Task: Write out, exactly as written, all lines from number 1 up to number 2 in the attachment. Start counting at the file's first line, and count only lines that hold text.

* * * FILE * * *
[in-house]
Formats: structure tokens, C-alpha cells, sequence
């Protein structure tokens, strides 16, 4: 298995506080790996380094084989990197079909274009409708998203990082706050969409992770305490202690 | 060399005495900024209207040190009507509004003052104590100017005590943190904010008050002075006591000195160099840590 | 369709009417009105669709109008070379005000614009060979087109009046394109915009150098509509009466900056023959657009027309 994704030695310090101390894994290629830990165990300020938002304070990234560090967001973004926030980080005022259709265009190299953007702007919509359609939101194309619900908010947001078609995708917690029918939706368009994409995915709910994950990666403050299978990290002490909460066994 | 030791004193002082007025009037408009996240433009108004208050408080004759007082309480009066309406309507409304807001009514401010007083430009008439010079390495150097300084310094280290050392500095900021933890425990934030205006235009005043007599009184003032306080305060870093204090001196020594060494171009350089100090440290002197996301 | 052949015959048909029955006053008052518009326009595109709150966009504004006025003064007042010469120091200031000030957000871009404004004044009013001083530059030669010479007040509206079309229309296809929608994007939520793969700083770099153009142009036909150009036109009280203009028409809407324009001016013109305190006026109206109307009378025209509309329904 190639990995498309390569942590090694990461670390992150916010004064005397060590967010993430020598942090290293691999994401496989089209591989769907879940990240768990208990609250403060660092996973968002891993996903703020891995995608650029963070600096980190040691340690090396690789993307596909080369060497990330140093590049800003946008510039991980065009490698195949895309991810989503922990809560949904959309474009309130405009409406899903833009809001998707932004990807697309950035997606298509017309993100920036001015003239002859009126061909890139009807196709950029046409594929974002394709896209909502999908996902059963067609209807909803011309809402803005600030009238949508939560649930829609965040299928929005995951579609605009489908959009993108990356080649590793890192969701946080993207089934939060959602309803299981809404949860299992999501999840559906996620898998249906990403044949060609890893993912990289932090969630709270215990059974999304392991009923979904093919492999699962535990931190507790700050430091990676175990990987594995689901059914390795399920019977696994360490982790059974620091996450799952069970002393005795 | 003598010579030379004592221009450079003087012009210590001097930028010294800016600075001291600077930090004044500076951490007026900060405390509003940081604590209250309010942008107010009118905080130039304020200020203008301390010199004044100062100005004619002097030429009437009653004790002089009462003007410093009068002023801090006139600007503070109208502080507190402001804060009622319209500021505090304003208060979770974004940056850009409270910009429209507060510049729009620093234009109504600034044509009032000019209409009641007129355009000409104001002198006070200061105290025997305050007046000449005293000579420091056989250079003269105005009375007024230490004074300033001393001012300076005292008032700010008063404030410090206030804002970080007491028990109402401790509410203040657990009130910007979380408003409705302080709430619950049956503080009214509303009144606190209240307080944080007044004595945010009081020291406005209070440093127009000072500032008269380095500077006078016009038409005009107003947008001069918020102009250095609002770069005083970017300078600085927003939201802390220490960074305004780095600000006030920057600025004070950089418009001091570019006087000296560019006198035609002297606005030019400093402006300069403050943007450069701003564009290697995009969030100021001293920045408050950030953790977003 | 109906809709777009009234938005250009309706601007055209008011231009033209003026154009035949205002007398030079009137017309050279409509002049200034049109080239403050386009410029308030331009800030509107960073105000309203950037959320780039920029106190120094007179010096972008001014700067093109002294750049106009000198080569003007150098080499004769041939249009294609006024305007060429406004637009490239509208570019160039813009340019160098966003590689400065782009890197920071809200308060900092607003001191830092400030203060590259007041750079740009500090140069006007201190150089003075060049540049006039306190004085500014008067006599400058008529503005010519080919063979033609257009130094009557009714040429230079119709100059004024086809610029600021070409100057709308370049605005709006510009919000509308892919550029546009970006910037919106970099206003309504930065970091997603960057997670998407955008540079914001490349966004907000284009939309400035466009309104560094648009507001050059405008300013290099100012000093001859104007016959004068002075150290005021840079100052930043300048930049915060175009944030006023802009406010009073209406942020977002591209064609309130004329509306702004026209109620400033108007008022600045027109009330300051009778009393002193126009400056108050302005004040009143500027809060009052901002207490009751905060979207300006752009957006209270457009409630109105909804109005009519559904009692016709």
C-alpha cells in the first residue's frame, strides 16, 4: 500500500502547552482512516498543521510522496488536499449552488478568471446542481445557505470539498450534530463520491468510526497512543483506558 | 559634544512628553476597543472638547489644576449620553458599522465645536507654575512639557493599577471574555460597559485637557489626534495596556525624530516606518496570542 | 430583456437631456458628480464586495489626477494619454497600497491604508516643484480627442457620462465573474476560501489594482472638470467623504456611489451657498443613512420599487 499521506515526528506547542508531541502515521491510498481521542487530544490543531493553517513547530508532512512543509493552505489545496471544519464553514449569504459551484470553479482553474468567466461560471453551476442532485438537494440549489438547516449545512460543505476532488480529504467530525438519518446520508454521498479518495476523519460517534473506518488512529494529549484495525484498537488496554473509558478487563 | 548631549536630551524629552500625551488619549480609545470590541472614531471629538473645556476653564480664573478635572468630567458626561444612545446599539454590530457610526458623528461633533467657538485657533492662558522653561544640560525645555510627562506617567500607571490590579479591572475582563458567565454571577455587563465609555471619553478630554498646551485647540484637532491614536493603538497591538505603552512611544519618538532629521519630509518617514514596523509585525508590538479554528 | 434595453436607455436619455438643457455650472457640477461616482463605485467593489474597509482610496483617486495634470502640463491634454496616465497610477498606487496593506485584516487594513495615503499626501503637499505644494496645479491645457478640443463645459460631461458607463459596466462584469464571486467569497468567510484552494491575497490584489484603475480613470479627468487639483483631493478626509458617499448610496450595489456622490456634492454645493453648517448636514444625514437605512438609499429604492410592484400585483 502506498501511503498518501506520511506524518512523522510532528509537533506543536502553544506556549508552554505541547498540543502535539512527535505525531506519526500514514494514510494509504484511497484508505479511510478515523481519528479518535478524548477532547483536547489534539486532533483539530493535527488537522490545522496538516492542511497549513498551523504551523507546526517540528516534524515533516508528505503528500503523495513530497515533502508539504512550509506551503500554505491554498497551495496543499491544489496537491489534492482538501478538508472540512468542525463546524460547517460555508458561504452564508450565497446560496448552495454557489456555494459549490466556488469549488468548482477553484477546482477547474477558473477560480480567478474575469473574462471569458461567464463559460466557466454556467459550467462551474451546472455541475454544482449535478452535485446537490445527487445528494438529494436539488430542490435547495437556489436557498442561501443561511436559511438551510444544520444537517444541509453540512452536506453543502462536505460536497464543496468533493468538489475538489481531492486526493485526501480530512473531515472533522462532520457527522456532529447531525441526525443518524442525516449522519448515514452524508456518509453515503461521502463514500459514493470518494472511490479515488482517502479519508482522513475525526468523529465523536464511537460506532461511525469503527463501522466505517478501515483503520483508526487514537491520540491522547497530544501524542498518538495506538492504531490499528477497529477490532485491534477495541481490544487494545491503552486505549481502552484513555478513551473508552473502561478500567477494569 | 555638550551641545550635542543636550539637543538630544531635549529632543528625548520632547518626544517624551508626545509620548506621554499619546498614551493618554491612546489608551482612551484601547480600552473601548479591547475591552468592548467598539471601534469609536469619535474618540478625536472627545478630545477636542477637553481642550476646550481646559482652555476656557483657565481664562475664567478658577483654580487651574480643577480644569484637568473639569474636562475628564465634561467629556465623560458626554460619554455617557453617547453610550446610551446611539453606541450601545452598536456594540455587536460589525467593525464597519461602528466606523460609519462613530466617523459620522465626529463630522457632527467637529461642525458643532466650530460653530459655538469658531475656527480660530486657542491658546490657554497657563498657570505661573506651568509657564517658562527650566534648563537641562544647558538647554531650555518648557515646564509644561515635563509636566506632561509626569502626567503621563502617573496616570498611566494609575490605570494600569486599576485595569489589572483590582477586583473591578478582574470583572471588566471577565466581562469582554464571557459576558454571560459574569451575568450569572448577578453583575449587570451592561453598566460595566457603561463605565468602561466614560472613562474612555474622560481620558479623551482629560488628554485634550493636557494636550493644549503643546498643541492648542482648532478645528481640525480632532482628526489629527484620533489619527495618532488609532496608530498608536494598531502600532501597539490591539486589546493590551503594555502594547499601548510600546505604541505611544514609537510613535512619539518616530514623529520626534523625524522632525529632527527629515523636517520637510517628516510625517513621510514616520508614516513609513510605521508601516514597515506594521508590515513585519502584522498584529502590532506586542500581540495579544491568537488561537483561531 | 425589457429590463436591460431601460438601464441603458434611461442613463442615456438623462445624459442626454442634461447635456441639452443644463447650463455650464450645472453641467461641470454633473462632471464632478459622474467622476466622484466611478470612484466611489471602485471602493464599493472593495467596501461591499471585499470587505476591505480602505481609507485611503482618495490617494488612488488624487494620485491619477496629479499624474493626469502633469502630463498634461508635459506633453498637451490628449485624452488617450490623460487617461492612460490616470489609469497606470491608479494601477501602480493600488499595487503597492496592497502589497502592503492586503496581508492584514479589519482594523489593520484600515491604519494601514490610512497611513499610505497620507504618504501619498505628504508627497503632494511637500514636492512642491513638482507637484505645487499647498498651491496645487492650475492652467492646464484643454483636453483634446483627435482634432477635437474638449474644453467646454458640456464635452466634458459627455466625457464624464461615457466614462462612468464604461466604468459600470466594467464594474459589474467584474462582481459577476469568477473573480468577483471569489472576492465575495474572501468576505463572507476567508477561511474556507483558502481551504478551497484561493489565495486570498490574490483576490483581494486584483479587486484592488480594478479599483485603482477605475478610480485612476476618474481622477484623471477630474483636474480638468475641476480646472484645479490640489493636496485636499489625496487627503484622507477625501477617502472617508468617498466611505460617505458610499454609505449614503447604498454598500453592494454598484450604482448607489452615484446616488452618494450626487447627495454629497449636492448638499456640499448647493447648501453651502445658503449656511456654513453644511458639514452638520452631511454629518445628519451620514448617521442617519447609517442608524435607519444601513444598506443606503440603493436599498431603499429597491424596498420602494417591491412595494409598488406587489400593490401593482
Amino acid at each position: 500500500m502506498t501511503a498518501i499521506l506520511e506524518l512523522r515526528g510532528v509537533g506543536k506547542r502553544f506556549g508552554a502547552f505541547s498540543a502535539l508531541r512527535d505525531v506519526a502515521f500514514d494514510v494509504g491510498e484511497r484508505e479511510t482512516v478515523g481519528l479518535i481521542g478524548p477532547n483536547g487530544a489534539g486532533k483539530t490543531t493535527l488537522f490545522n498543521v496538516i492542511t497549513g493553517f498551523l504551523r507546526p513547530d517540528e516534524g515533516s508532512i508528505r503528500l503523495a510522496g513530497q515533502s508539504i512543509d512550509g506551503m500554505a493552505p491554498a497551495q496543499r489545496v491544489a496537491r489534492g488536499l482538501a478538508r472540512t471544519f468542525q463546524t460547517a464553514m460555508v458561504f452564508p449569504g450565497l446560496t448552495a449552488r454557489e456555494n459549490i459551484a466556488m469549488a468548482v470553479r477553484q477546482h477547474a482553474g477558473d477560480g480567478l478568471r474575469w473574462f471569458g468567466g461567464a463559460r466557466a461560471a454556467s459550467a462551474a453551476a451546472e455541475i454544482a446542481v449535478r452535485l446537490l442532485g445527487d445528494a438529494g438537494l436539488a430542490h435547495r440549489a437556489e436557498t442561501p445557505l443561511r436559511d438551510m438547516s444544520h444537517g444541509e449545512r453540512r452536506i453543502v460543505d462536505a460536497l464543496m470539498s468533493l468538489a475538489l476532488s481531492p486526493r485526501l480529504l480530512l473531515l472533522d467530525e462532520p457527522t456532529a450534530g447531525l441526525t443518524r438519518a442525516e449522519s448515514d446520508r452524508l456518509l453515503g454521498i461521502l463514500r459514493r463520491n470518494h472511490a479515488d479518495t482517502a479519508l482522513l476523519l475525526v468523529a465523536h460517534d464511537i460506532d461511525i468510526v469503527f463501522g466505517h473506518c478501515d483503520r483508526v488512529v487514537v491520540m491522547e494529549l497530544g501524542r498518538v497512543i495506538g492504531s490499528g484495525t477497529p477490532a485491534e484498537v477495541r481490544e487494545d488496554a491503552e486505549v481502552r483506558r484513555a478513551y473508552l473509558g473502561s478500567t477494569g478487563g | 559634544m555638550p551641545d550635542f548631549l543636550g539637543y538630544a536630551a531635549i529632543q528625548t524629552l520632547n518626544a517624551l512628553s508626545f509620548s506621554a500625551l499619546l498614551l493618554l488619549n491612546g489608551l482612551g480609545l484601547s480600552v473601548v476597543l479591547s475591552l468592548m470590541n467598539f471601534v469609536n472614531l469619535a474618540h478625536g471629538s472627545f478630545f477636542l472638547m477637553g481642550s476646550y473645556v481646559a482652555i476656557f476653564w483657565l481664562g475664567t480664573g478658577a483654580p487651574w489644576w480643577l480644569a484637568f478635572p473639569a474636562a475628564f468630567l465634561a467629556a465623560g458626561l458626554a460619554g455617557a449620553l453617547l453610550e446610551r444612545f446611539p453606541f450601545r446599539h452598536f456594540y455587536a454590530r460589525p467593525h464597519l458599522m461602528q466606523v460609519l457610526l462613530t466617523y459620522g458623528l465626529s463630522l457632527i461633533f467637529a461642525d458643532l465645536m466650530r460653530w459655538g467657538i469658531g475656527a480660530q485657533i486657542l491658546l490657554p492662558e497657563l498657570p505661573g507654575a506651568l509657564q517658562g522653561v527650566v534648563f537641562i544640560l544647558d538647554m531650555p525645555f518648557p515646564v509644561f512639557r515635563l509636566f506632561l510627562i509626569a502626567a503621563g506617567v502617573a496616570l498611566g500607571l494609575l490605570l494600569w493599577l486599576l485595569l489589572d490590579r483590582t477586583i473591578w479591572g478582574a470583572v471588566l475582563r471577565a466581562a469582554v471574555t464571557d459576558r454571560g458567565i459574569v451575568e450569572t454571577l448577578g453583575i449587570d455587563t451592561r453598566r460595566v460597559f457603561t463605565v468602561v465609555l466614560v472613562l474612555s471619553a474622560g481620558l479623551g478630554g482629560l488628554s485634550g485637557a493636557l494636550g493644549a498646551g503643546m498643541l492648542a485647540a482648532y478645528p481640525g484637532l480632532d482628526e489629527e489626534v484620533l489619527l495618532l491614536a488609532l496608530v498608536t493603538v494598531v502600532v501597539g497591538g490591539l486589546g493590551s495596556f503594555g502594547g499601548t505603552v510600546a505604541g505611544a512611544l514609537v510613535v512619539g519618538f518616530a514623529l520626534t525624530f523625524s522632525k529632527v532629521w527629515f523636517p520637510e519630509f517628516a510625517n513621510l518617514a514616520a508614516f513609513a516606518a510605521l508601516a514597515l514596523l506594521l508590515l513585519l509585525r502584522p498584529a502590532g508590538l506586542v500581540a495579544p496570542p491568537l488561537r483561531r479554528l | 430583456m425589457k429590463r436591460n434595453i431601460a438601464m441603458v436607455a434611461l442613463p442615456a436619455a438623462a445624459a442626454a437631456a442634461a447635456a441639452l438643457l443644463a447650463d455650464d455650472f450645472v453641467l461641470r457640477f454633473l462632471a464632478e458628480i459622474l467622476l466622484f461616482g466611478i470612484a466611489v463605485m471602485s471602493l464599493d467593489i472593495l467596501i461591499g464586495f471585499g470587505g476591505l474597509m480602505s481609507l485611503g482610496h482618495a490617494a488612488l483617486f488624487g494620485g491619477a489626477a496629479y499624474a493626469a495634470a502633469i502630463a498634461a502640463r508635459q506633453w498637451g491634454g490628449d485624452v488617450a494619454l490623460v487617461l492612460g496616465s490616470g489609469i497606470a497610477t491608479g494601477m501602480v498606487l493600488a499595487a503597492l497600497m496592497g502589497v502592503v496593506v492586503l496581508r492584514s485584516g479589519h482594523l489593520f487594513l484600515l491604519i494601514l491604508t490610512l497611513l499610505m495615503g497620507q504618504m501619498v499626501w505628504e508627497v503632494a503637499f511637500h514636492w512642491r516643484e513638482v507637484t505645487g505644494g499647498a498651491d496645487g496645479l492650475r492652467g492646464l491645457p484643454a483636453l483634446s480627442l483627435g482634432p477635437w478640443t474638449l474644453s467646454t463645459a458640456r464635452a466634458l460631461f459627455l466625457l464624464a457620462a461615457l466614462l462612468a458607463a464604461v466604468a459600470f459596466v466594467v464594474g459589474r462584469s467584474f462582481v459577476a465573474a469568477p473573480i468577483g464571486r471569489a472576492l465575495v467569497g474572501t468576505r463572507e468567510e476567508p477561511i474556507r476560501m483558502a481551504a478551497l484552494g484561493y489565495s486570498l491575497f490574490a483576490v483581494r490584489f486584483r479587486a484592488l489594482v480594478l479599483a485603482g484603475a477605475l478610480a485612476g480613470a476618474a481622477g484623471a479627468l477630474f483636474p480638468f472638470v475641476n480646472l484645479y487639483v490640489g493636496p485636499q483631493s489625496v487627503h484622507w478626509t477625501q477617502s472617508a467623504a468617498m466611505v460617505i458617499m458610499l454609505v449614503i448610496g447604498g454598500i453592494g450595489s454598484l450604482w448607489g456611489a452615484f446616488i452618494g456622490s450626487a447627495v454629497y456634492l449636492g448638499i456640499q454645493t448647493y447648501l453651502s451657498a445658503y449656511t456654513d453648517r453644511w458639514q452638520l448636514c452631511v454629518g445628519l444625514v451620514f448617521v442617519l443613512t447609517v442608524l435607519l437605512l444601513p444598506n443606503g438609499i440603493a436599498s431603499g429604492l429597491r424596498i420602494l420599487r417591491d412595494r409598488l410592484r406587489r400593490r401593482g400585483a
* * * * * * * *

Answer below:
[in-house]
Formats: structure tokens, C-alpha cells, sequence